COMPANY PROFILEHISTORY OF THE DEVELOPMENT OF ORYZALOSE

HISTORY OF THE DEVELOPMENT OF ORYZALOSE
-- BRM* food material derived from dietary fiber (hemicellulose) --

                                      By Hiroaki Maeda,
                         Doctor of Agriculture and General Manager,
                              Origin Biochemical Laboratory Inc.,

                             * BRM= biological response modifier

Introduction
When I was studying food nutrition, food was evaluated only for its nutritional elements and taste. The third function of food, which today has become widely known, was not taken into account. The only relationship between food and immunity was seen in terms of allergy, and the only focus in research was on eliminating allergens from food. Today it is becoming a common idea that immunity can be enhanced through eating, but neither consumers nor medical experts had this idea back in the 1970s when I became involved in producing functional food.

The spread of the concept of immunity enhancement through food ingredients matches my history in BRM food development and educating the market about them.

I would like to take this opportunity to describe my 30 years of experience in developing BRM food, and building on this experience, the development story and key features of Oryzalose, which is the latest material for BRM food.

1. Food Ingredient and Immune Response
When a foreign substance enters the living body, the body recognizes it as an antigen and creates an antibody that reacts specifically to the antigen to protect against any disorder the foreign substance may cause. This is called "immunity" and it plays a critical role in the body's biological defense. However, at times there may be impairment including antigen reaction or sudden symptoms of shock, and the degree of impairment can be strong. When the reaction is extreme it is called "allergy". Since food is a foreign substance to the body it naturally becomes an antigen. Conventionally, immune response to food had only been discussed in the area of allergic reaction, and most work was focused on applying processes to eliminate allergens from food ingredients.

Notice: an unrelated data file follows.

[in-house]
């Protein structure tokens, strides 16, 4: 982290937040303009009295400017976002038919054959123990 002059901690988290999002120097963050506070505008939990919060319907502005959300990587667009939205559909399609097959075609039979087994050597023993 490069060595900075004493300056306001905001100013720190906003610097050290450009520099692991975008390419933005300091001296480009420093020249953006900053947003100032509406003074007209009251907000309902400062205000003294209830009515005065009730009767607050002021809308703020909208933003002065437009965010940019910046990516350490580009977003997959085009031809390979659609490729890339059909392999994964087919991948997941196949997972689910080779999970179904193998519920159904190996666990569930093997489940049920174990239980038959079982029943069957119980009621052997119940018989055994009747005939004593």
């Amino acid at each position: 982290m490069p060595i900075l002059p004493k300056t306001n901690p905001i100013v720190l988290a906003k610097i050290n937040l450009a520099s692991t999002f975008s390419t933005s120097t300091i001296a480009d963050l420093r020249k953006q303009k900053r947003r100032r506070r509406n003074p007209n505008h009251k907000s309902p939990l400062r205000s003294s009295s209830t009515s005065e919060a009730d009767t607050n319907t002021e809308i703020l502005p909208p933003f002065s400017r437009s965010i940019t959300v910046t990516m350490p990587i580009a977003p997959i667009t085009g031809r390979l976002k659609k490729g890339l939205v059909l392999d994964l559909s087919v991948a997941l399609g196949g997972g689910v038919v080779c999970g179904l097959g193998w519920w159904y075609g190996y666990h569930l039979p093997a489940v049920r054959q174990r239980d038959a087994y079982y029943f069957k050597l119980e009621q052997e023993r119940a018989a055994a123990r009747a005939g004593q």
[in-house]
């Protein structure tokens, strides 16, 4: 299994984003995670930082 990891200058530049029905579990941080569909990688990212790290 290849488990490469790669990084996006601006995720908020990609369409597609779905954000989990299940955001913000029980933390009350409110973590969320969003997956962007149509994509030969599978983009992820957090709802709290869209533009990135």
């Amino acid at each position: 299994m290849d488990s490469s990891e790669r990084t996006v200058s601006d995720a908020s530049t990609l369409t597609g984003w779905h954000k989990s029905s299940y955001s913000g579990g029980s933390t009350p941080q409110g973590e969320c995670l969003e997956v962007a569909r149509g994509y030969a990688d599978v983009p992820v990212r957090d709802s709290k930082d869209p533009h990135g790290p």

Food ingredients that become antigens are a negative factor in terms of allergy. But when you adopt a slightly different viewpoint and consider them as stimulation to the immune system, some ingredients - especially those involved in Type IV allergy - may reinforce immunity when the reaction is mild. Given this perspective, some interesting reactions can be found by observing food ingredient mechanisms on immune system cells. For instance casein, which is a milk protein, and LPC (lyso-phosphatidylcholine) which is a type of phosphatide, induce interferon, while fruits such as apple and kiwi, and vegetables including spinach, onion and carrot promote TNF production and neutrophil concentration. We can probably claim that we are protected from infections and malignant tumors because of the daily foods we ingest.

If there were an immunity enhancement food that had this type of effect, the food could be used widely to maintain and improve health as well as to prevent and treat diseases.

There are several types of ingredients that become material for immunity enhancement food. Some are overtly in food and active from the beginning, while others are certain particles that emerge in the process of digestion and decomposition and come to possess the function even if the substance before decomposition was inactive, and some have the potential of developing the function once it goes through certain processing. Most processed foods are produced by heating, fermenting, or treating with enzyme. By using such processing technology I felt it was possible to develop immunity enhancing food with a stable demonstration of effectiveness.

2. Immunity Enhancement Activity of Indigestible Polysaccharide (Dietary Fiber)
There are several kinds of polysaccharide in food. Many indigestible polysaccharides, or dietary fibers, are reported to have immunity enhancement or BRM function. These results are mostly found in "in vitro" tests but there are some cases where effectiveness is found from oral administration. In recent years gut mucosa is starting to be acknowledged for its immune organ function, and along with this there is research being done on enhancing immunity by stimulating the intestinal canal with the indigestible polysaccharide in food. Indigestible polysaccharide taken as food is believed to either pass through the intestinal tract or become partially absorbed to impact the immune system.

                               | previous pagenext page